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P119 Lived experiences of Ugandan women who had recovered from a clinical diagnosis of postpartum depression: a phenomenological study
  1. Catherine Atuhaire1,
  2. Godfrey Rukundo1,
  3. Laura Brennaman2,
  4. Samuel Cumber3,
  5. Grace Nambozi1
  1. 1Mbarara University of Science and Technology, Mbarara, Uganda
  2. 2Lee Health System Fort Myers, Florida, USA
  3. 3The Sahlgrenska Academy at University of Gothenburg, Gothenburg, Sweden


Background Postpartum depression affects a significant proportion of women of childbearing age. The birth of a newborn baby is normally considered a joyful event, inhibiting mothers from expressing their depressive feelings. If the condition is not well understood and managed, mothers with postpartum depression are likely to experience suicidal ideation or even commit suicide. This study explored lived experiences of women who had recovered from a clinical diagnosis of postpartum depression in southwestern Uganda.

Methods This phenomenological study adopted the explorative approach through in-depth interviews as guided by the biopsychosocial model of depression. It was conducted in Mbarara Regional Referral Hospital, Bwizibwera Health Centre IV and Kinoni Health Centre IV located in Mbarara and Rwampara districts, southwestern Uganda. Data were collected from 30 postpartum mothers who were purposively selected, between 9th December 2019 and 25th September 2020. We analyzed this work using thematic data analysis and this was steered by the Colaizzi’s six-step phenomenological approach of inquiry.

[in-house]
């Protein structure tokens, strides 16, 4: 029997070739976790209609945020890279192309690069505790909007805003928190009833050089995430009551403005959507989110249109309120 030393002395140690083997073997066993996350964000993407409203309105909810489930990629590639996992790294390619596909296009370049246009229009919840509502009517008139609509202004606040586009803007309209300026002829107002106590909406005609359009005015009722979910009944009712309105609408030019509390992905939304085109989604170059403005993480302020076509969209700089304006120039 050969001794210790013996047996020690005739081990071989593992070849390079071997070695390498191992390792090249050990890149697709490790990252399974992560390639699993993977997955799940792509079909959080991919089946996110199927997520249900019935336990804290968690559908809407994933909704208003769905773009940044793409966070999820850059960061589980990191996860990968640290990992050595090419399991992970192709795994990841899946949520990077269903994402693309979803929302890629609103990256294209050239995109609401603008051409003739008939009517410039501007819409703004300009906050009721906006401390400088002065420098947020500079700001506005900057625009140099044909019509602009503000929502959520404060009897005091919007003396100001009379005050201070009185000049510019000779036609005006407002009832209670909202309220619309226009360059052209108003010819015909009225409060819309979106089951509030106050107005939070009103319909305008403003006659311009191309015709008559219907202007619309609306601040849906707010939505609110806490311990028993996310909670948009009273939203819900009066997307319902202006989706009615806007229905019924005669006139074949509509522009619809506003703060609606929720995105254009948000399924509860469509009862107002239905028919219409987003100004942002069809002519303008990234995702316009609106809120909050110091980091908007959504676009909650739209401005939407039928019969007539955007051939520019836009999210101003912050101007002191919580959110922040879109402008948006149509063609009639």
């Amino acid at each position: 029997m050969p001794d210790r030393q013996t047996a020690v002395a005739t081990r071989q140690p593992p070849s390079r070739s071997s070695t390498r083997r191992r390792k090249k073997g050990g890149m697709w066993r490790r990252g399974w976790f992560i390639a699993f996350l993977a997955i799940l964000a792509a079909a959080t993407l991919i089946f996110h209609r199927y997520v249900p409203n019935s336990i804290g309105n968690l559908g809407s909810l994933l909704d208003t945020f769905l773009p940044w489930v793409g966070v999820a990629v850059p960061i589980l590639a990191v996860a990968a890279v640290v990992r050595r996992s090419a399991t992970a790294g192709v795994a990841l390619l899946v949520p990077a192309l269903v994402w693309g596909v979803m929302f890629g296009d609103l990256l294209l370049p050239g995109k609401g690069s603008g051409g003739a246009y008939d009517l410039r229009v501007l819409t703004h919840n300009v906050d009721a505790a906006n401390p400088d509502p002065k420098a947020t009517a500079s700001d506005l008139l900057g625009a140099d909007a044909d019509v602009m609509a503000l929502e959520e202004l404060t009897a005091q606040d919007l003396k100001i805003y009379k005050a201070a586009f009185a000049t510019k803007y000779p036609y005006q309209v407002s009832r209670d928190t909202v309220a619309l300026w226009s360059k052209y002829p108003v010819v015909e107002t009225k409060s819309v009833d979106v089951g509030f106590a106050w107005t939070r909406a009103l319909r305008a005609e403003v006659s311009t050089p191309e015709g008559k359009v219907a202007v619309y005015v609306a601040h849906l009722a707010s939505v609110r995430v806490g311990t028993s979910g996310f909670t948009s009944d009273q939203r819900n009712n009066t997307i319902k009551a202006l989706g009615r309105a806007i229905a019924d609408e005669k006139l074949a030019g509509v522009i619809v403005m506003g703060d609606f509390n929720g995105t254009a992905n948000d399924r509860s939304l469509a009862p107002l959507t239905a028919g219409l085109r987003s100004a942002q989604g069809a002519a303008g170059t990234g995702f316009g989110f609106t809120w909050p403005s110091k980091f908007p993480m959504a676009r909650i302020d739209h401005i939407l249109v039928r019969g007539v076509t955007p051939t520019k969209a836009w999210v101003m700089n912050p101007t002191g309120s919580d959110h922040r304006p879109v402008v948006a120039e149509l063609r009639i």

Results The findings were summarized into five major themes: 1) somatic experiences including insomnia and headache, breast pain, poor breast milk production, weight loss and lack of energy; 2) difficulties in home and family life including overwhelming domestic chores, lack of social support from other family members, fighting at home and financial constraints due to COVID-19 pandemic; 3) negative emotions including anger, self-blame, despondency and feelings of loneliness and regrets of conceiving or marriage; 4) feelings of suicide, homicide and self-harm including suicidal ideation and attempt, homicidal ideations and attempt and feelings of self-harm and 5) coping with postpartum depression including spirituality, termination of or attempt to leave their marital relationships, acceptance, counselling and seeking medical treatment, perseverance.

Conclusion Suicidal and homicidal thoughts are important parts of the postpartum depression experience, and these may put the lives of the mothers, their spouses and their babies at a great risk. Poor relationship quality, intimate partner violence and lack of financial resources contribute significantly to the negative emotional experiences of mothers with PPD.

  • Postpartum depression
  • lived experiences
  • Uganda
  • qualitative research

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